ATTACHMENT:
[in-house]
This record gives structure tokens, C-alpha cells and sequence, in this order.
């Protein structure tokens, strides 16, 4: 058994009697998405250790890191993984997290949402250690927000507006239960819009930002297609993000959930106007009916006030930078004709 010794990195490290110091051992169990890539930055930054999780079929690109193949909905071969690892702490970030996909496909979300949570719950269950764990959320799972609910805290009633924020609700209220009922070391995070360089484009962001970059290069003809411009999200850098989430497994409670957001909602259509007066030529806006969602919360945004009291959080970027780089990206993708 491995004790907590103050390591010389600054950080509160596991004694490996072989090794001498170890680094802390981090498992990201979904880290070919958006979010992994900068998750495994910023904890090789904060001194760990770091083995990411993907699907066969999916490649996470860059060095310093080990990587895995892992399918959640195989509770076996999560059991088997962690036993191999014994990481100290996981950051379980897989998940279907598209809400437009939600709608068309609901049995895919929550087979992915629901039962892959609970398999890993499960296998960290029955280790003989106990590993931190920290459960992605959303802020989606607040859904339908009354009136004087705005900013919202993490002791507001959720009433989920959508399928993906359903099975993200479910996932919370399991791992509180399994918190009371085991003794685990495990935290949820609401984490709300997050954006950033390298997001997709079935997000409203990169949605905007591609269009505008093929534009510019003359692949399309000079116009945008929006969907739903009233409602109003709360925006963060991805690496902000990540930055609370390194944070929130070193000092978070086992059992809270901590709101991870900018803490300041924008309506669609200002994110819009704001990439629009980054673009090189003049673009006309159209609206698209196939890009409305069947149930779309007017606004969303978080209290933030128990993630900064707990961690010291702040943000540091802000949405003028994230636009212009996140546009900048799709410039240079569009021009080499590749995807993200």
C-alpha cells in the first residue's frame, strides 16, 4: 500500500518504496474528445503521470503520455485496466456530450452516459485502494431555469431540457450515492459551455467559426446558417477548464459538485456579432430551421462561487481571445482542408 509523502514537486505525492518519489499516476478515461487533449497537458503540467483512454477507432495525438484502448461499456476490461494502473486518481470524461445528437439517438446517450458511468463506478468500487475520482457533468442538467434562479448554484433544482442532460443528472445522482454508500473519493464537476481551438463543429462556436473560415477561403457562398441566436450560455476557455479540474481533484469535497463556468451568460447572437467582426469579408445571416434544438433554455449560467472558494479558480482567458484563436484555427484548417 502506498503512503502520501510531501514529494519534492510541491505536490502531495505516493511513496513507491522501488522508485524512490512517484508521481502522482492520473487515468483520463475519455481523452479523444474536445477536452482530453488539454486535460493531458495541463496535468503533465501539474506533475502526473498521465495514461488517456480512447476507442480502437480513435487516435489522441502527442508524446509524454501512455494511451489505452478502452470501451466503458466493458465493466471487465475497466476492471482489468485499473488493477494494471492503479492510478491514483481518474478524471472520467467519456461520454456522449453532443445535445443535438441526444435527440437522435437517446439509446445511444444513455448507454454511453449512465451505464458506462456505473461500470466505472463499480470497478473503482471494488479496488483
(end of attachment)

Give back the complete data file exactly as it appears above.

[in-house]
This record gives structure tokens, C-alpha cells and sequence, in this order.
């Protein structure tokens, strides 16, 4: 058994009697998405250790890191993984997290949402250690927000507006239960819009930002297609993000959930106007009916006030930078004709 010794990195490290110091051992169990890539930055930054999780079929690109193949909905071969690892702490970030996909496909979300949570719950269950764990959320799972609910805290009633924020609700209220009922070391995070360089484009962001970059290069003809411009999200850098989430497994409670957001909602259509007066030529806006969602919360945004009291959080970027780089990206993708 491995004790907590103050390591010389600054950080509160596991004694490996072989090794001498170890680094802390981090498992990201979904880290070919958006979010992994900068998750495994910023904890090789904060001194760990770091083995990411993907699907066969999916490649996470860059060095310093080990990587895995892992399918959640195989509770076996999560059991088997962690036993191999014994990481100290996981950051379980897989998940279907598209809400437009939600709608068309609901049995895919929550087979992915629901039962892959609970398999890993499960296998960290029955280790003989106990590993931190920290459960992605959303802020989606607040859904339908009354009136004087705005900013919202993490002791507001959720009433989920959508399928993906359903099975993200479910996932919370399991791992509180399994918190009371085991003794685990495990935290949820609401984490709300997050954006950033390298997001997709079935997000409203990169949605905007591609269009505008093929534009510019003359692949399309000079116009945008929006969907739903009233409602109003709360925006963060991805690496902000990540930055609370390194944070929130070193000092978070086992059992809270901590709101991870900018803490300041924008309506669609200002994110819009704001990439629009980054673009090189003049673009006309159209609206698209196939890009409305069947149930779309007017606004969303978080209290933030128990993630900064707990961690010291702040943000540091802000949405003028994230636009212009996140546009900048799709410039240079569009021009080499590749995807993200």
C-alpha cells in the first residue's frame, strides 16, 4: 500500500518504496474528445503521470503520455485496466456530450452516459485502494431555469431540457450515492459551455467559426446558417477548464459538485456579432430551421462561487481571445482542408 509523502514537486505525492518519489499516476478515461487533449497537458503540467483512454477507432495525438484502448461499456476490461494502473486518481470524461445528437439517438446517450458511468463506478468500487475520482457533468442538467434562479448554484433544482442532460443528472445522482454508500473519493464537476481551438463543429462556436473560415477561403457562398441566436450560455476557455479540474481533484469535497463556468451568460447572437467582426469579408445571416434544438433554455449560467472558494479558480482567458484563436484555427484548417 502506498503512503502520501510531501514529494519534492510541491505536490502531495505516493511513496513507491522501488522508485524512490512517484508521481502522482492520473487515468483520463475519455481523452479523444474536445477536452482530453488539454486535460493531458495541463496535468503533465501539474506533475502526473498521465495514461488517456480512447476507442480502437480513435487516435489522441502527442508524446509524454501512455494511451489505452478502452470501451466503458466493458465493466471487465475497466476492471482489468485499473488493477494494471492503479492510478491514483481518474478524471472520467467519456461520454456522449453532443445535445443535438441526444435527440437522435437517446439509446445511444444513455448507454454511453449512465451505464458506462456505473461500470466505472463499480470497478473503482471494488479496488483